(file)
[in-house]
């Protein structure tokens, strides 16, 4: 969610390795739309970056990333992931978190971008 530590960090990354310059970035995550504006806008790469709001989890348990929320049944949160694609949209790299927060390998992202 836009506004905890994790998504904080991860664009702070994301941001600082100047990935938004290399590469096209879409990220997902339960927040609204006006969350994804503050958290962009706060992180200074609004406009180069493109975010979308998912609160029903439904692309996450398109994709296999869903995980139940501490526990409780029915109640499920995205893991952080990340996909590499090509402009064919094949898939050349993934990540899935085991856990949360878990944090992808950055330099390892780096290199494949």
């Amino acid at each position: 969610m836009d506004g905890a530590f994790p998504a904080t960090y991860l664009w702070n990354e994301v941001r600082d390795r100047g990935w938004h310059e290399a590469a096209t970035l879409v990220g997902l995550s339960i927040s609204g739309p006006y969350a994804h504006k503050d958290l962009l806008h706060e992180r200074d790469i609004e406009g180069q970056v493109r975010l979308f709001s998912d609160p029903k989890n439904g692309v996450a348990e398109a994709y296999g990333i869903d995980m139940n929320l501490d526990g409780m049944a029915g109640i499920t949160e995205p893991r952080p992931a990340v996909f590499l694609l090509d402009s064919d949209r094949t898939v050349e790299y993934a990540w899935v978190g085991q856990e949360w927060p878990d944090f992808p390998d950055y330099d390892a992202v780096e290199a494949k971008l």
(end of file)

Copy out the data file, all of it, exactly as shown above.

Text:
[in-house]
């Protein structure tokens, strides 16, 4: 969610390795739309970056990333992931978190971008 530590960090990354310059970035995550504006806008790469709001989890348990929320049944949160694609949209790299927060390998992202 836009506004905890994790998504904080991860664009702070994301941001600082100047990935938004290399590469096209879409990220997902339960927040609204006006969350994804503050958290962009706060992180200074609004406009180069493109975010979308998912609160029903439904692309996450398109994709296999869903995980139940501490526990409780029915109640499920995205893991952080990340996909590499090509402009064919094949898939050349993934990540899935085991856990949360878990944090992808950055330099390892780096290199494949």
């Amino acid at each position: 969610m836009d506004g905890a530590f994790p998504a904080t960090y991860l664009w702070n990354e994301v941001r600082d390795r100047g990935w938004h310059e290399a590469a096209t970035l879409v990220g997902l995550s339960i927040s609204g739309p006006y969350a994804h504006k503050d958290l962009l806008h706060e992180r200074d790469i609004e406009g180069q970056v493109r975010l979308f709001s998912d609160p029903k989890n439904g692309v996450a348990e398109a994709y296999g990333i869903d995980m139940n929320l501490d526990g409780m049944a029915g109640i499920t949160e995205p893991r952080p992931a990340v996909f590499l694609l090509d402009s064919d949209r094949t898939v050349e790299y993934a990540w899935v978190g085991q856990e949360w927060p878990d944090f992808p390998d950055y330099d390892a992202v780096e290199a494949k971008l």